Soundtracks that feature country music and old-time-sounding pop songs seem to be selling well in the United States these days. Even for political conservatives who may be turned off by a movie about gay cowboys, it may be hard to deny a collection that includes Willie Nelson’s version of “He Was a Friend of Mine”; Emmylou Harris’s “A Love That Will Never Grow Old,” which will likely be heard at a million weddings; a cracking version of “King of the Road” by Teddy Thompson and Rufus Wainright that’s almost as good as Roger Miller’s original; and Mary McBride’s “No One’s Gonna Love You Like Me” is Patsy Cline-by-numbers, swaying heartbroken to the jukebox in a half-empty bar.
The new country tracks and the old standbys are great representatives of that genre (and it’s nice to have a new track by Harris, in this time of country-star revivals by the likes of Loretta Lynn), but it is the instrumental incidentals by Gustavo Santaoalla (producer of the Café Tacuba sessions) that are most gripping here.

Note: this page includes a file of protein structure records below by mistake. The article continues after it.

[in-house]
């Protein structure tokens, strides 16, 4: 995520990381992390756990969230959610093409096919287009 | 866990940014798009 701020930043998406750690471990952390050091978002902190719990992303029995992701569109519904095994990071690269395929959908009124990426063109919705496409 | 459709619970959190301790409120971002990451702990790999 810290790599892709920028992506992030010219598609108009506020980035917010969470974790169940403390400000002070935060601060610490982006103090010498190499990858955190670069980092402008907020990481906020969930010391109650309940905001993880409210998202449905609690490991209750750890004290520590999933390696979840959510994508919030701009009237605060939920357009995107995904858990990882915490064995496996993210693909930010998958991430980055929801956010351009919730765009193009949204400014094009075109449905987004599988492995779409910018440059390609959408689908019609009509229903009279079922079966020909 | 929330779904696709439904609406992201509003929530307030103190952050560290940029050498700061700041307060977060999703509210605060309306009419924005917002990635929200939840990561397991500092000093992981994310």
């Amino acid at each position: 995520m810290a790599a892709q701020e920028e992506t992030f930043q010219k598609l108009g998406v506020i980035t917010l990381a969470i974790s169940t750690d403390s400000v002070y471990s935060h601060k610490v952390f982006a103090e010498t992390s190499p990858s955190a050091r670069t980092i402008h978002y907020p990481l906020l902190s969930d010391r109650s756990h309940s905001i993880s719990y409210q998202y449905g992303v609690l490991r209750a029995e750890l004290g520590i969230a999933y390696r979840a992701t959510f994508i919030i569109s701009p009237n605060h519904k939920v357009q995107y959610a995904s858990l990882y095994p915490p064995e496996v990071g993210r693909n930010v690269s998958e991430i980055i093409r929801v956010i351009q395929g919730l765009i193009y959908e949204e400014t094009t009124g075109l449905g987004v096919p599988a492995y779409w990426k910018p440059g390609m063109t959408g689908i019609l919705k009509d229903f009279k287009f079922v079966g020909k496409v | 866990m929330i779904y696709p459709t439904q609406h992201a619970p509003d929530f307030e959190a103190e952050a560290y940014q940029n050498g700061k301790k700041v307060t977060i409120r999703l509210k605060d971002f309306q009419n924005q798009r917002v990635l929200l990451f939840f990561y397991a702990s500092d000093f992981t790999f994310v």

Santaoalla’s sparse arrangements evoke the cold starkness of the Wyoming mountains and plains, as well as the aching the characters in the film Ennis Del Mar and Jack Twist constantly suffer. These instrumental segues fit nicely with the quieter end of the post-rock spectrum, and his devastating chord changes make the incidental music stand out, underpinning the gravity of the situations perfectly.
Great soundtrack music underscores the emotions and circumstances of the scenes and themes without creating too much pathos or sentimentality, and Santaolalla captures these essences with flair. “The Wings,” the haunting instrumental that brings the film to a close cut a deep impression on me, playing over and over again in my head. To find out later that Santaolalla composed it specifically for the film was a revelation.